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Jarip Sardar and anr. Vs. Jogendra Nath Chatterjee and ors. - Court Judgment

LegalCrystal Citation
CourtKolkata
Decided On
Judge
Reported in54Ind.Cas.719
AppellantJarip Sardar and anr.
RespondentJogendra Nath Chatterjee and ors.
Cases Referred and Jamna Das v. Ram Autar Pandey
Excerpt:
ganti tenure - settlement holder, whether can question ganti tenure created by previous settlement holder. - .....the record of rights was incorrect and that such entry, so far a it recognises the existence of a ganti right in the names of defendants nos. 1 to 3 and the predecessors of defendants nos. 4 to 7, may be ordered to be expunged. he made other prayers in the plaint to which it is unnecessary to refer.2. the facts of the ease are set forth in the judgment of the court below and need only be briefly stated. it appears that the mehal in respect of which the suit is instituted was settled for a term of years with one prannath dhar. prannath had created a ganti interest in favour of some of the defendants or their predecessors. his interest in the mehal was sold on the 10th january 1906 by reason of his default in payment of government revenue and was purchased by the plaintiff in the present.....
Judgment:

Shamsul Huda, J.

1. The defendants Nos. 3 to 6 are the appellants before us. The plaintiff brought his suit for a declaration that defendants Nos. 1 to 3 have no ganti interest in the disputed Mehal, that the entry in the Record of Rights was incorrect and that such entry, so far a it recognises the existence of a ganti right in the names of defendants Nos. 1 to 3 and the predecessors of defendants Nos. 4 to 7, may be ordered to be expunged. He made other prayers in the plaint to which it is unnecessary to refer.

2. The facts of the ease are set forth in the judgment of the Court below and need only be briefly stated. It appears that the Mehal in respect of which the suit is instituted was settled for a term of years with one Prannath Dhar. Prannath had created a ganti interest in favour of some of the defendants or their predecessors. His interest in the Mehal was sold on the 10th January 1906 by reason of his default in payment of Government revenue and was purchased by the plaintiff in the present suit.

3. It appears that shortly after the plaintiff's purchase on the 23rd June 1906, the Settlement Officer settled the rent payable for the Mehal and the settlement was made on the basis of the rent payable by the gantidars. The settlement holder, that is, the plaintiff in this suit, executed a kabuliyat in the year 1908 and in that kabuliyat he agreed to respect the recorded rights possessed by the under-tenure-holders, rights of the village headman and Ors. in the said estate. It cannot be denied that the right of the gantidars was a right that was at the time recorded.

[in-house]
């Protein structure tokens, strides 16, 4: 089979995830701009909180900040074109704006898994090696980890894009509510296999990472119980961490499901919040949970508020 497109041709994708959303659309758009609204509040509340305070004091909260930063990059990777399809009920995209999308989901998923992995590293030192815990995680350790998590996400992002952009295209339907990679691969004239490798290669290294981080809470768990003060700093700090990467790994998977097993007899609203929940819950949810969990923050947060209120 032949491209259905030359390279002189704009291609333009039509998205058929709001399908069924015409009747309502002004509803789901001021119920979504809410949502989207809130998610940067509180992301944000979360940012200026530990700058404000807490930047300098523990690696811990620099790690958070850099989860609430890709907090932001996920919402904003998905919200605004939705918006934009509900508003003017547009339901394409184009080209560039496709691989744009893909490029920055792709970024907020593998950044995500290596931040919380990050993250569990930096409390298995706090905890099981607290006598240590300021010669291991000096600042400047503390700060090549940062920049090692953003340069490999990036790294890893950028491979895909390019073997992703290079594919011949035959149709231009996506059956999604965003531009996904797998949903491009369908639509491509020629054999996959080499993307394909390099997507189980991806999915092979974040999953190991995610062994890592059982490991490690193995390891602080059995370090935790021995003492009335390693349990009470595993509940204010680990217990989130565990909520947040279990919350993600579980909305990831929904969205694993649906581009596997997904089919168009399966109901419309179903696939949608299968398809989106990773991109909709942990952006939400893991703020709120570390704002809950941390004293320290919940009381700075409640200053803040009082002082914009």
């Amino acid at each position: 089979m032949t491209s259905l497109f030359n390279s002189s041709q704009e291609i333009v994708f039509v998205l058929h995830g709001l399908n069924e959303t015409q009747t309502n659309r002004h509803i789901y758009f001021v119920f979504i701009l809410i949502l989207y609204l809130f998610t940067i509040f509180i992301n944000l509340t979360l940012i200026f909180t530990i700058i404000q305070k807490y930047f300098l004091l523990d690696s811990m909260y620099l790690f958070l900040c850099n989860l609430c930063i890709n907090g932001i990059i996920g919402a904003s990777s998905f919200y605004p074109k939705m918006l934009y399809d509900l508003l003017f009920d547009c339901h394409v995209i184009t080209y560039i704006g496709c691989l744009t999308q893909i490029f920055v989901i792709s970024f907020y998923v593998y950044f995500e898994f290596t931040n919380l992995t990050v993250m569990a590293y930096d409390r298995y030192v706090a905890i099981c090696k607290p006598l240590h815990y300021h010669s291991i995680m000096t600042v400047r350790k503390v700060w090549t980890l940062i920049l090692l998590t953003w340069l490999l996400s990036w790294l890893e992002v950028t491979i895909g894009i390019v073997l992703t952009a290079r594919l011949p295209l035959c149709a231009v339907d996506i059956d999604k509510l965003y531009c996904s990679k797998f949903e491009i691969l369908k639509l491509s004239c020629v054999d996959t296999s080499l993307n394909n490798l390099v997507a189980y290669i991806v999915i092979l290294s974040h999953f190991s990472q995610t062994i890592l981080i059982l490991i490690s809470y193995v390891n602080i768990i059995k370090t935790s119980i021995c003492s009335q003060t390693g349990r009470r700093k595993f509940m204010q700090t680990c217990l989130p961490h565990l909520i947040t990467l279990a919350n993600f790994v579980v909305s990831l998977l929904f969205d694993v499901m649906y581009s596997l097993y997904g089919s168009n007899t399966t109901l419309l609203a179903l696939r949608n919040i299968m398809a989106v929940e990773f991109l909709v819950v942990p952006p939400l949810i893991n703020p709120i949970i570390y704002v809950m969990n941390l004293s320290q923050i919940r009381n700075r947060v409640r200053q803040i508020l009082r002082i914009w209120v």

4. The question that arises for our considerations is this:-- Can the plaintiff, having agreed to respect the right of the gantidar tenants, now ask for a declaration that no ganti right existed? It seems to me that on the authority of the two cases, Tapanidhi Raghunath Puri v. Pitambar Gajendra Mahapaty 5 C.L.J. 67 and Chandramoni Mohanti v. Manmatha Nath Mitter 5 Ind. Cas. 301 : 11 C.L.J. 68 he is bound to recognise the ganti tenure and cannot question its existence.

5. The learned Judge has decreed the plaintiff's suit on the findings that the gantidars were never in possession and exercised no right as gantidars. In my opinion that finding does not dispose of the question. It is not said that the plaintiff has acquired any title by adverse possession. If he cannot question the title of the gantidars by reason of the kabuliyat which he executed, it seems to me that he cannot get a declaration that the ganti right does not exist.

6. It has been argued before us that some of the gantidars did on certain occasions renounce all claim to the ganti. The answer is that the suit is not based on the ground of abandonment. There could be no abandonment by some of the gantidars only. No issue was raised on this point.

7. On behalf of the respondents reliance has been placed on the cases of Gour Chandra Saha v. Mani Mohan Sen 32 C. 463; Jahandar Baksh Mallick v. Ram Lal Hazra 5 Ind. Cas. 565 : 11 C.L.J. 364 : 11 C.W.N. 470 : 37 C.449 and Jamna Das v. Ram Autar Pandey 13 Ind. Cas. 304 : 16 C.W.N. 97 : 11 M.L.T. 6 : 9 A.L.J 37 : (1912) M.W.N. 32 : 15 C.L.J. 68 : 14 Bom. L.R. 1 : 21 M.L.J. 1158 : 34 A. 63 : 39 I.A. 7. (P.C). We have examined these cases and, in our opinion, they do not affect the present question.

8. It has also been argued before us that the original gantidars have parted with their ganti interest in favour of defendants Nos. 8, 9 and 10 ans. therefore, the original gantidars have no rights to prefer any appeal to this Court as they have no longer any interest left in the ganti. In my opinion that question cannot be gone into. The defendants explain in their written statements that these sales were merely colourable transactions and the purchasers were mere benamdars. No issue was raised on the question and such controversy cannot, for the first time, be raised in second appeal. I, therefore, think that the decision of the Courts below decreeing the plaintiff's suit cannot be supported and must be set aside. I would accordingly decree this appeal with costs and dismiss the suit of the plaintiff with costs of all the Courts.

Walmsley, J.

9. I agree.


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